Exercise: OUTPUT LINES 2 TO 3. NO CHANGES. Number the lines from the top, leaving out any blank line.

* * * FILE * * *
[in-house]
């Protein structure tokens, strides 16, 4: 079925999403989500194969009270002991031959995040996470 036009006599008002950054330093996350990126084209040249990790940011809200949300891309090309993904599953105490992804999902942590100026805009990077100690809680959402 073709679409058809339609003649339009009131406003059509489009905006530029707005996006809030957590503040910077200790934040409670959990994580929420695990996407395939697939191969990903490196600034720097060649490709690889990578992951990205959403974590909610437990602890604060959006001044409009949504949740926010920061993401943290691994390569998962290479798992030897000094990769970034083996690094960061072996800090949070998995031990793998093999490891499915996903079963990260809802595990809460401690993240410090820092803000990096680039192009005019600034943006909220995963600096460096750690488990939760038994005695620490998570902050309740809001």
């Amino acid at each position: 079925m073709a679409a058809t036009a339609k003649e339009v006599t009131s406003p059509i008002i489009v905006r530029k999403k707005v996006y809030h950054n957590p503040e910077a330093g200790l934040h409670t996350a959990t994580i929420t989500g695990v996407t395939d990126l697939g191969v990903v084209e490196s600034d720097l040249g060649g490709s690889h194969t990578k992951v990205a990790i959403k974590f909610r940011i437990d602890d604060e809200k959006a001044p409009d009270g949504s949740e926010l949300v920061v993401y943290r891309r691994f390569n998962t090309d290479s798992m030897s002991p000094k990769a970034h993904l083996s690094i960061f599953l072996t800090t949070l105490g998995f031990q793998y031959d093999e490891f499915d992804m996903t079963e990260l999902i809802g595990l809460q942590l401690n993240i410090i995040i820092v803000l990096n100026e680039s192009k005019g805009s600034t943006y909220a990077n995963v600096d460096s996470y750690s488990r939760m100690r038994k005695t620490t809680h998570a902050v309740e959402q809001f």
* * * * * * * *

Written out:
């Protein structure tokens, strides 16, 4: 079925999403989500194969009270002991031959995040996470 036009006599008002950054330093996350990126084209040249990790940011809200949300891309090309993904599953105490992804999902942590100026805009990077100690809680959402 073709679409058809339609003649339009009131406003059509489009905006530029707005996006809030957590503040910077200790934040409670959990994580929420695990996407395939697939191969990903490196600034720097060649490709690889990578992951990205959403974590909610437990602890604060959006001044409009949504949740926010920061993401943290691994390569998962290479798992030897000094990769970034083996690094960061072996800090949070998995031990793998093999490891499915996903079963990260809802595990809460401690993240410090820092803000990096680039192009005019600034943006909220995963600096460096750690488990939760038994005695620490998570902050309740809001």
């Amino acid at each position: 079925m073709a679409a058809t036009a339609k003649e339009v006599t009131s406003p059509i008002i489009v905006r530029k999403k707005v996006y809030h950054n957590p503040e910077a330093g200790l934040h409670t996350a959990t994580i929420t989500g695990v996407t395939d990126l697939g191969v990903v084209e490196s600034d720097l040249g060649g490709s690889h194969t990578k992951v990205a990790i959403k974590f909610r940011i437990d602890d604060e809200k959006a001044p409009d009270g949504s949740e926010l949300v920061v993401y943290r891309r691994f390569n998962t090309d290479s798992m030897s002991p000094k990769a970034h993904l083996s690094i960061f599953l072996t800090t949070l105490g998995f031990q793998y031959d093999e490891f499915d992804m996903t079963e990260l999902i809802g595990l809460q942590l401690n993240i410090i995040i820092v803000l990096n100026e680039s192009k005019g805009s600034t943006y909220a990077n995963v600096d460096s996470y750690s488990r939760m100690r038994k005695t620490t809680h998570a902050v309740e959402q809001f």